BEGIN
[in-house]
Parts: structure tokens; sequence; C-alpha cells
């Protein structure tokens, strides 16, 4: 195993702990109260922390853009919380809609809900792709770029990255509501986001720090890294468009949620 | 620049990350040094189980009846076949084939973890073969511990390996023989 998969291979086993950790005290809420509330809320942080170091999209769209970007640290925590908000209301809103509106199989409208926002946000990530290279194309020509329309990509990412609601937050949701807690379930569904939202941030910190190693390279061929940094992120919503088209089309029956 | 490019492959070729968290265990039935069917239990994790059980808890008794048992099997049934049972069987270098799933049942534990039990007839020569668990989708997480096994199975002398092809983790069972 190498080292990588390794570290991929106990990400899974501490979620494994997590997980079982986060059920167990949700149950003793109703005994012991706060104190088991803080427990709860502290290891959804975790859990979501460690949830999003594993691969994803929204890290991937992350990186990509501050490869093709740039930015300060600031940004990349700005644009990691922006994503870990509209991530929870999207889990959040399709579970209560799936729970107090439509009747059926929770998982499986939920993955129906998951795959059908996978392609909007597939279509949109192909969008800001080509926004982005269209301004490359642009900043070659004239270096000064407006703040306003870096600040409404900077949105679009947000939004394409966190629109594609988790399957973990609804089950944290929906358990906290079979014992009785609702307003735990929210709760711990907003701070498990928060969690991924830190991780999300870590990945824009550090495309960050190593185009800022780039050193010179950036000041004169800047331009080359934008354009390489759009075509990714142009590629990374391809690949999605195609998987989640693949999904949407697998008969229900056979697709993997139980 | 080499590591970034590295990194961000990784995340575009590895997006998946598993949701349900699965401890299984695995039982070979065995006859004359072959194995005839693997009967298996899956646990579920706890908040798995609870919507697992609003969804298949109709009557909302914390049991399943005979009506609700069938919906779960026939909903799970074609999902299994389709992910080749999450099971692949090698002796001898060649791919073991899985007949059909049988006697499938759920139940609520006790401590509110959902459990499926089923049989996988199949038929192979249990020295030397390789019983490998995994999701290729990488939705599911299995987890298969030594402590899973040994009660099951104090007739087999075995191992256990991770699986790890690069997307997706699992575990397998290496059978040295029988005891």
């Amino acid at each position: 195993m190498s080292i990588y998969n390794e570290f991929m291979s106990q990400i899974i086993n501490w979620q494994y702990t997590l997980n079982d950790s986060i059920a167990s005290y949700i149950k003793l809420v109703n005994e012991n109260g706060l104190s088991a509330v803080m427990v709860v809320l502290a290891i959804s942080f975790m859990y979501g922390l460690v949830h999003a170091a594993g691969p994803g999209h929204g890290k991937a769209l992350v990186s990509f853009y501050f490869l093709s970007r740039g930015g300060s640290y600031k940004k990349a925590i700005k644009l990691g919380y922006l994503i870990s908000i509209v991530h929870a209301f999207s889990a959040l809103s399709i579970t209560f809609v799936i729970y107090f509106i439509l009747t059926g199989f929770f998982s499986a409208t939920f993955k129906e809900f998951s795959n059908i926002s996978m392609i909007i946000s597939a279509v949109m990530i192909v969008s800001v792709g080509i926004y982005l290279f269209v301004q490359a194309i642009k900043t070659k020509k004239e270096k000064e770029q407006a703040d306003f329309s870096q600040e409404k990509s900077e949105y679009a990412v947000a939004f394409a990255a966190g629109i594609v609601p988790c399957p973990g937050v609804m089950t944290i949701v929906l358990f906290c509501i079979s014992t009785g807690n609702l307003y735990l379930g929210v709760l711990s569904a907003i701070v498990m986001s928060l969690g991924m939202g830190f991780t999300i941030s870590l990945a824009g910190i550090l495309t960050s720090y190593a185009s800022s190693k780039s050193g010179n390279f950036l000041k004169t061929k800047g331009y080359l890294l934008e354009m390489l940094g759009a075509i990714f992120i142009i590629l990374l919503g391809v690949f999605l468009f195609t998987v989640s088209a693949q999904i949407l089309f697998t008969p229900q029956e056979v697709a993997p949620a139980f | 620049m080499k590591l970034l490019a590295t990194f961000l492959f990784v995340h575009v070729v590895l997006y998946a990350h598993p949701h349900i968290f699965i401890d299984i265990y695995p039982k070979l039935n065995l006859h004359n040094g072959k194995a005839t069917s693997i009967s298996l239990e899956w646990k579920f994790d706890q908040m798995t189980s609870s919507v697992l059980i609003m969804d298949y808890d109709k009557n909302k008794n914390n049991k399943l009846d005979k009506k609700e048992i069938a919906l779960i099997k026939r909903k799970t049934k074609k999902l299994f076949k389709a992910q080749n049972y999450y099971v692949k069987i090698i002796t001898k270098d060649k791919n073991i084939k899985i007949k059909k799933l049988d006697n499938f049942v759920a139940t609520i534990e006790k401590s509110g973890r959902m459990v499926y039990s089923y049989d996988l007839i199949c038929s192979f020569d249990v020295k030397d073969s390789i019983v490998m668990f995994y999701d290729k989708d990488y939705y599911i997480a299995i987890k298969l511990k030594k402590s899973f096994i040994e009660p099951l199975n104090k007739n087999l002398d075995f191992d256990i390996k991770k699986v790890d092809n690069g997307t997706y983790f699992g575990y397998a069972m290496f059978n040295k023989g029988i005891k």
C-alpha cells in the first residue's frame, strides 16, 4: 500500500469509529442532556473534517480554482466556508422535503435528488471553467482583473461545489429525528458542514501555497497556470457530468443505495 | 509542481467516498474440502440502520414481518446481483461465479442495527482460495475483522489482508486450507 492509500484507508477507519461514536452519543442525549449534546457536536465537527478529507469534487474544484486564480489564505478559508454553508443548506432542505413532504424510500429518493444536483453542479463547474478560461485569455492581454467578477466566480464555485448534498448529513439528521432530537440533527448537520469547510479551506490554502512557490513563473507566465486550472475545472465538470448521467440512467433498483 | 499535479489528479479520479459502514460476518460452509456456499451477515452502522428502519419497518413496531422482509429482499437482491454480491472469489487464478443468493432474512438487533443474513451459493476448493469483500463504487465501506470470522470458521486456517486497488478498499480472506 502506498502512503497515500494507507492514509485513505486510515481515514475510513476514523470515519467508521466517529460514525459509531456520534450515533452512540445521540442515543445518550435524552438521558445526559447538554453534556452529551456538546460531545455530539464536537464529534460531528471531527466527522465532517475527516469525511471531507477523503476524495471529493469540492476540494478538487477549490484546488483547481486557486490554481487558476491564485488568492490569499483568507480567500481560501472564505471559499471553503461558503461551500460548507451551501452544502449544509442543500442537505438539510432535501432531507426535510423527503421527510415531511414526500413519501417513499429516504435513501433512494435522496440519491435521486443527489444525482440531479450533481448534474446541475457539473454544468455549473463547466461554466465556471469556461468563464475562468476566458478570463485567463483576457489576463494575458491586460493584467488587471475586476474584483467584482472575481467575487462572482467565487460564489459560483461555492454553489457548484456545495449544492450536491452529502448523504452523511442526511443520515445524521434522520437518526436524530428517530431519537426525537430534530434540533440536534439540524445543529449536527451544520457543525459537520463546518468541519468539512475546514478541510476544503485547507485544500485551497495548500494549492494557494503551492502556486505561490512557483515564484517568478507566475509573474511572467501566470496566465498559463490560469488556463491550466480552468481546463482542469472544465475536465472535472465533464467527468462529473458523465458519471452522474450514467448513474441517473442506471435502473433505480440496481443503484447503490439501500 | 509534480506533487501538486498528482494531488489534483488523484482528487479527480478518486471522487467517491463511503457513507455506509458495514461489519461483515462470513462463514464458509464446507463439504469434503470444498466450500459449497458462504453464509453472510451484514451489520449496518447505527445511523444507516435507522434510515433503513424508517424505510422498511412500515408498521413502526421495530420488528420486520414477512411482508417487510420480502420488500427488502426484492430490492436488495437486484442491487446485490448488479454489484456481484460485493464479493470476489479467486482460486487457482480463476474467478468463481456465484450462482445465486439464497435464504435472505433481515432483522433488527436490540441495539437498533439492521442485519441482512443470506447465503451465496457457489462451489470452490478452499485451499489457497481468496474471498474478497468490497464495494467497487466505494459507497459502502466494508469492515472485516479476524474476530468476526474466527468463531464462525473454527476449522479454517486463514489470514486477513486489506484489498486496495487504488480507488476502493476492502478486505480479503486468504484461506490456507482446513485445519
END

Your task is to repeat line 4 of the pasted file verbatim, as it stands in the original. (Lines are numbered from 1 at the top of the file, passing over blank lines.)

């Amino acid at each position: 195993m190498s080292i990588y998969n390794e570290f991929m291979s106990q990400i899974i086993n501490w979620q494994y702990t997590l997980n079982d950790s986060i059920a167990s005290y949700i149950k003793l809420v109703n005994e012991n109260g706060l104190s088991a509330v803080m427990v709860v809320l502290a290891i959804s942080f975790m859990y979501g922390l460690v949830h999003a170091a594993g691969p994803g999209h929204g890290k991937a769209l992350v990186s990509f853009y501050f490869l093709s970007r740039g930015g300060s640290y600031k940004k990349a925590i700005k644009l990691g919380y922006l994503i870990s908000i509209v991530h929870a209301f999207s889990a959040l809103s399709i579970t209560f809609v799936i729970y107090f509106i439509l009747t059926g199989f929770f998982s499986a409208t939920f993955k129906e809900f998951s795959n059908i926002s996978m392609i909007i946000s597939a279509v949109m990530i192909v969008s800001v792709g080509i926004y982005l290279f269209v301004q490359a194309i642009k900043t070659k020509k004239e270096k000064e770029q407006a703040d306003f329309s870096q600040e409404k990509s900077e949105y679009a990412v947000a939004f394409a990255a966190g629109i594609v609601p988790c399957p973990g937050v609804m089950t944290i949701v929906l358990f906290c509501i079979s014992t009785g807690n609702l307003y735990l379930g929210v709760l711990s569904a907003i701070v498990m986001s928060l969690g991924m939202g830190f991780t999300i941030s870590l990945a824009g910190i550090l495309t960050s720090y190593a185009s800022s190693k780039s050193g010179n390279f950036l000041k004169t061929k800047g331009y080359l890294l934008e354009m390489l940094g759009a075509i990714f992120i142009i590629l990374l919503g391809v690949f999605l468009f195609t998987v989640s088209a693949q999904i949407l089309f697998t008969p229900q029956e056979v697709a993997p949620a139980f | 620049m080499k590591l970034l490019a590295t990194f961000l492959f990784v995340h575009v070729v590895l997006y998946a990350h598993p949701h349900i968290f699965i401890d299984i265990y695995p039982k070979l039935n065995l006859h004359n040094g072959k194995a005839t069917s693997i009967s298996l239990e899956w646990k579920f994790d706890q908040m798995t189980s609870s919507v697992l059980i609003m969804d298949y808890d109709k009557n909302k008794n914390n049991k399943l009846d005979k009506k609700e048992i069938a919906l779960i099997k026939r909903k799970t049934k074609k999902l299994f076949k389709a992910q080749n049972y999450y099971v692949k069987i090698i002796t001898k270098d060649k791919n073991i084939k899985i007949k059909k799933l049988d006697n499938f049942v759920a139940t609520i534990e006790k401590s509110g973890r959902m459990v499926y039990s089923y049989d996988l007839i199949c038929s192979f020569d249990v020295k030397d073969s390789i019983v490998m668990f995994y999701d290729k989708d990488y939705y599911i997480a299995i987890k298969l511990k030594k402590s899973f096994i040994e009660p099951l199975n104090k007739n087999l002398d075995f191992d256990i390996k991770k699986v790890d092809n690069g997307t997706y983790f699992g575990y397998a069972m290496f059978n040295k023989g029988i005891k």